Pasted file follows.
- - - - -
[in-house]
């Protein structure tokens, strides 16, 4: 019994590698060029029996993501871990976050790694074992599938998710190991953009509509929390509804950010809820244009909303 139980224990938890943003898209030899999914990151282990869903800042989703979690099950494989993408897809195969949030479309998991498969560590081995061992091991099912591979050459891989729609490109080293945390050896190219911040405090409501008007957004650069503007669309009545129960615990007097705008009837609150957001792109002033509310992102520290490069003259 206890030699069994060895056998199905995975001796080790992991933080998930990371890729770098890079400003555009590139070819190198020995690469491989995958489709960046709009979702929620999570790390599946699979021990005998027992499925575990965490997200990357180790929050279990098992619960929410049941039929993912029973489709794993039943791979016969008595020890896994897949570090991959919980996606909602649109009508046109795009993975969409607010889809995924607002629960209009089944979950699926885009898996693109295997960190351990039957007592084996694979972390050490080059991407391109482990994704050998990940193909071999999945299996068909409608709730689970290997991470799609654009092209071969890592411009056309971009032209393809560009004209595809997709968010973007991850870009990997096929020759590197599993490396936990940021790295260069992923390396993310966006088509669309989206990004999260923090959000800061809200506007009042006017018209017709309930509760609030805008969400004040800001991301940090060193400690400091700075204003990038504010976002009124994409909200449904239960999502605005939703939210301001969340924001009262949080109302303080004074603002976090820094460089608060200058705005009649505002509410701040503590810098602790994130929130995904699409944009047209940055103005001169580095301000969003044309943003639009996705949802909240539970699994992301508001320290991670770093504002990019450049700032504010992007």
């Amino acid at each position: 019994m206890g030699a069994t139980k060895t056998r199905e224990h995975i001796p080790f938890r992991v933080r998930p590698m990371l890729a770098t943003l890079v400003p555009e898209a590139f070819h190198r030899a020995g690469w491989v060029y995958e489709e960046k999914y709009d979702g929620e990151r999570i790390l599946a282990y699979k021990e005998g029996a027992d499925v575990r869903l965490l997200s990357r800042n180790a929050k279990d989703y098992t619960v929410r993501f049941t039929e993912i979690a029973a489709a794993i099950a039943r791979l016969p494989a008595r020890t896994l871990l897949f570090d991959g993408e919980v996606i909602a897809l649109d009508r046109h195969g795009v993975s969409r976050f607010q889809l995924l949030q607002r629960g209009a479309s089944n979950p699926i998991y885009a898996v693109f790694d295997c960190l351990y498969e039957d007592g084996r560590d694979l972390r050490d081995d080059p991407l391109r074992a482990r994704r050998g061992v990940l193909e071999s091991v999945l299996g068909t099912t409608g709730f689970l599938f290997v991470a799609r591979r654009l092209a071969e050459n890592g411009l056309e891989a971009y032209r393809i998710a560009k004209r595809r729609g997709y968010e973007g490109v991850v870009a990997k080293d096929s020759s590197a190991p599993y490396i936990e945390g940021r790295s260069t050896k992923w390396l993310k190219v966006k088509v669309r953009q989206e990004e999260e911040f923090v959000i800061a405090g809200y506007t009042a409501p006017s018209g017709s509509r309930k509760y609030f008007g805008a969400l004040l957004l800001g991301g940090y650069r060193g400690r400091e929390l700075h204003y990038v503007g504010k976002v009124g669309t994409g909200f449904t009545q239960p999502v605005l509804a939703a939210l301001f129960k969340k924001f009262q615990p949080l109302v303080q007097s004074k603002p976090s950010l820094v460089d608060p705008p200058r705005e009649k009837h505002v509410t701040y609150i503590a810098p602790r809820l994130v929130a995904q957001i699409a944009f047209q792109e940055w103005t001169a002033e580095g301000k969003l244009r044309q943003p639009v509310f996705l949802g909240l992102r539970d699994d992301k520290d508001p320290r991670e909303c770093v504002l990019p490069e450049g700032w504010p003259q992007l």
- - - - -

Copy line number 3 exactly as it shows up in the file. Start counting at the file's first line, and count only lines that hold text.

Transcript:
């Amino acid at each position: 019994m206890g030699a069994t139980k060895t056998r199905e224990h995975i001796p080790f938890r992991v933080r998930p590698m990371l890729a770098t943003l890079v400003p555009e898209a590139f070819h190198r030899a020995g690469w491989v060029y995958e489709e960046k999914y709009d979702g929620e990151r999570i790390l599946a282990y699979k021990e005998g029996a027992d499925v575990r869903l965490l997200s990357r800042n180790a929050k279990d989703y098992t619960v929410r993501f049941t039929e993912i979690a029973a489709a794993i099950a039943r791979l016969p494989a008595r020890t896994l871990l897949f570090d991959g993408e919980v996606i909602a897809l649109d009508r046109h195969g795009v993975s969409r976050f607010q889809l995924l949030q607002r629960g209009a479309s089944n979950p699926i998991y885009a898996v693109f790694d295997c960190l351990y498969e039957d007592g084996r560590d694979l972390r050490d081995d080059p991407l391109r074992a482990r994704r050998g061992v990940l193909e071999s091991v999945l299996g068909t099912t409608g709730f689970l599938f290997v991470a799609r591979r654009l092209a071969e050459n890592g411009l056309e891989a971009y032209r393809i998710a560009k004209r595809r729609g997709y968010e973007g490109v991850v870009a990997k080293d096929s020759s590197a190991p599993y490396i936990e945390g940021r790295s260069t050896k992923w390396l993310k190219v966006k088509v669309r953009q989206e990004e999260e911040f923090v959000i800061a405090g809200y506007t009042a409501p006017s018209g017709s509509r309930k509760y609030f008007g805008a969400l004040l957004l800001g991301g940090y650069r060193g400690r400091e929390l700075h204003y990038v503007g504010k976002v009124g669309t994409g909200f449904t009545q239960p999502v605005l509804a939703a939210l301001f129960k969340k924001f009262q615990p949080l109302v303080q007097s004074k603002p976090s950010l820094v460089d608060p705008p200058r705005e009649k009837h505002v509410t701040y609150i503590a810098p602790r809820l994130v929130a995904q957001i699409a944009f047209q792109e940055w103005t001169a002033e580095g301000k969003l244009r044309q943003p639009v509310f996705l949802g909240l992102r539970d699994d992301k520290d508001p320290r991670e909303c770093v504002l990019p490069e450049g700032w504010p003259q992007l």